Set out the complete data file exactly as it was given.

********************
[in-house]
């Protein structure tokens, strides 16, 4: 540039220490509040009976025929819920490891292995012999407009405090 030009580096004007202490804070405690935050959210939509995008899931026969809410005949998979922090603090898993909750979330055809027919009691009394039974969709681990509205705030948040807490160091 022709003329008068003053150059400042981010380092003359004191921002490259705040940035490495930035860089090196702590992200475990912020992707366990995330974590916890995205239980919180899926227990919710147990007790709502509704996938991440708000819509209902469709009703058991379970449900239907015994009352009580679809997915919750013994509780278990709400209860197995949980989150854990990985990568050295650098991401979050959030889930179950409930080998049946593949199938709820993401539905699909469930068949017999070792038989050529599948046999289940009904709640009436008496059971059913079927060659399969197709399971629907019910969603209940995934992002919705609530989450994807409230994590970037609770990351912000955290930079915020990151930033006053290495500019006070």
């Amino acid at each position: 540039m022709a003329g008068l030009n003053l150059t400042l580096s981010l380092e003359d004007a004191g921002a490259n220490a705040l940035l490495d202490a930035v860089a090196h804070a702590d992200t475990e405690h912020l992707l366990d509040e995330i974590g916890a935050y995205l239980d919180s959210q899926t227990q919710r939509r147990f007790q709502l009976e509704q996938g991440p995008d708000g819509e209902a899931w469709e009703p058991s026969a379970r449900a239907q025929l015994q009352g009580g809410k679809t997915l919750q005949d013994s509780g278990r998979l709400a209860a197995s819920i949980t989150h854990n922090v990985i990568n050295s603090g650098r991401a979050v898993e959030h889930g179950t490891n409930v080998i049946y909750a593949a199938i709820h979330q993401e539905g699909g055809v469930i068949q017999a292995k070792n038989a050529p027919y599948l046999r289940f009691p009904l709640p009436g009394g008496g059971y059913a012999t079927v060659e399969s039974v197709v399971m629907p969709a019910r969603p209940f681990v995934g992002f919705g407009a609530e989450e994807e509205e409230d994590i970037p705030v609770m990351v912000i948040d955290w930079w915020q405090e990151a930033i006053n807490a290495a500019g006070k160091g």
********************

[in-house]
């Protein structure tokens, strides 16, 4: 540039220490509040009976025929819920490891292995012999407009405090 030009580096004007202490804070405690935050959210939509995008899931026969809410005949998979922090603090898993909750979330055809027919009691009394039974969709681990509205705030948040807490160091 022709003329008068003053150059400042981010380092003359004191921002490259705040940035490495930035860089090196702590992200475990912020992707366990995330974590916890995205239980919180899926227990919710147990007790709502509704996938991440708000819509209902469709009703058991379970449900239907015994009352009580679809997915919750013994509780278990709400209860197995949980989150854990990985990568050295650098991401979050959030889930179950409930080998049946593949199938709820993401539905699909469930068949017999070792038989050529599948046999289940009904709640009436008496059971059913079927060659399969197709399971629907019910969603209940995934992002919705609530989450994807409230994590970037609770990351912000955290930079915020990151930033006053290495500019006070």
């Amino acid at each position: 540039m022709a003329g008068l030009n003053l150059t400042l580096s981010l380092e003359d004007a004191g921002a490259n220490a705040l940035l490495d202490a930035v860089a090196h804070a702590d992200t475990e405690h912020l992707l366990d509040e995330i974590g916890a935050y995205l239980d919180s959210q899926t227990q919710r939509r147990f007790q709502l009976e509704q996938g991440p995008d708000g819509e209902a899931w469709e009703p058991s026969a379970r449900a239907q025929l015994q009352g009580g809410k679809t997915l919750q005949d013994s509780g278990r998979l709400a209860a197995s819920i949980t989150h854990n922090v990985i990568n050295s603090g650098r991401a979050v898993e959030h889930g179950t490891n409930v080998i049946y909750a593949a199938i709820h979330q993401e539905g699909g055809v469930i068949q017999a292995k070792n038989a050529p027919y599948l046999r289940f009691p009904l709640p009436g009394g008496g059971y059913a012999t079927v060659e399969s039974v197709v399971m629907p969709a019910r969603p209940f681990v995934g992002f919705g407009a609530e989450e994807e509205e409230d994590i970037p705030v609770m990351v912000i948040d955290w930079w915020q405090e990151a930033i006053n807490a290495a500019g006070k160091g």